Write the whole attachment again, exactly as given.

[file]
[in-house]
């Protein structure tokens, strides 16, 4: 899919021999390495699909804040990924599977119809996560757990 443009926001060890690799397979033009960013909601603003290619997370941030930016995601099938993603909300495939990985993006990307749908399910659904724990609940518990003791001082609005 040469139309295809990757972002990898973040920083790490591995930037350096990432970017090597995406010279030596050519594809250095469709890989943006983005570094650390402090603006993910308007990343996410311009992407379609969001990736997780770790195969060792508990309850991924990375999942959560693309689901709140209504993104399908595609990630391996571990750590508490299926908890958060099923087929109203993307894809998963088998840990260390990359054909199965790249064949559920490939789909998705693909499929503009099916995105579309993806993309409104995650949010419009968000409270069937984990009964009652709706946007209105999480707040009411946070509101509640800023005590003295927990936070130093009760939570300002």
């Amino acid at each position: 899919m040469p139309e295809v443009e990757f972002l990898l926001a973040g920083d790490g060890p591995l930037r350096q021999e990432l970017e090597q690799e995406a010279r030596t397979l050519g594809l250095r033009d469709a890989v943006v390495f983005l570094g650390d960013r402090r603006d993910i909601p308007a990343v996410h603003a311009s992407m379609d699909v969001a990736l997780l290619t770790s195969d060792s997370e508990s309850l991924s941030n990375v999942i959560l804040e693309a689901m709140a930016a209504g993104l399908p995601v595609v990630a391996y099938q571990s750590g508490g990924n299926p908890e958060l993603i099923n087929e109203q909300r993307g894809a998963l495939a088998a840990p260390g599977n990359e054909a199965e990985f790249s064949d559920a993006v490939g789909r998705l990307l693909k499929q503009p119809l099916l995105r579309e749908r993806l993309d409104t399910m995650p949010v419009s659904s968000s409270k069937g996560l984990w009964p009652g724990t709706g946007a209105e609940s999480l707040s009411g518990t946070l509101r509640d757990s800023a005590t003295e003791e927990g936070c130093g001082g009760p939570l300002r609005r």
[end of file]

[in-house]
């Protein structure tokens, strides 16, 4: 899919021999390495699909804040990924599977119809996560757990 443009926001060890690799397979033009960013909601603003290619997370941030930016995601099938993603909300495939990985993006990307749908399910659904724990609940518990003791001082609005 040469139309295809990757972002990898973040920083790490591995930037350096990432970017090597995406010279030596050519594809250095469709890989943006983005570094650390402090603006993910308007990343996410311009992407379609969001990736997780770790195969060792508990309850991924990375999942959560693309689901709140209504993104399908595609990630391996571990750590508490299926908890958060099923087929109203993307894809998963088998840990260390990359054909199965790249064949559920490939789909998705693909499929503009099916995105579309993806993309409104995650949010419009968000409270069937984990009964009652709706946007209105999480707040009411946070509101509640800023005590003295927990936070130093009760939570300002």
């Amino acid at each position: 899919m040469p139309e295809v443009e990757f972002l990898l926001a973040g920083d790490g060890p591995l930037r350096q021999e990432l970017e090597q690799e995406a010279r030596t397979l050519g594809l250095r033009d469709a890989v943006v390495f983005l570094g650390d960013r402090r603006d993910i909601p308007a990343v996410h603003a311009s992407m379609d699909v969001a990736l997780l290619t770790s195969d060792s997370e508990s309850l991924s941030n990375v999942i959560l804040e693309a689901m709140a930016a209504g993104l399908p995601v595609v990630a391996y099938q571990s750590g508490g990924n299926p908890e958060l993603i099923n087929e109203q909300r993307g894809a998963l495939a088998a840990p260390g599977n990359e054909a199965e990985f790249s064949d559920a993006v490939g789909r998705l990307l693909k499929q503009p119809l099916l995105r579309e749908r993806l993309d409104t399910m995650p949010v419009s659904s968000s409270k069937g996560l984990w009964p009652g724990t709706g946007a209105e609940s999480l707040s009411g518990t946070l509101r509640d757990s800023a005590t003295e003791e927990g936070c130093g001082g009760p939570l300002r609005r």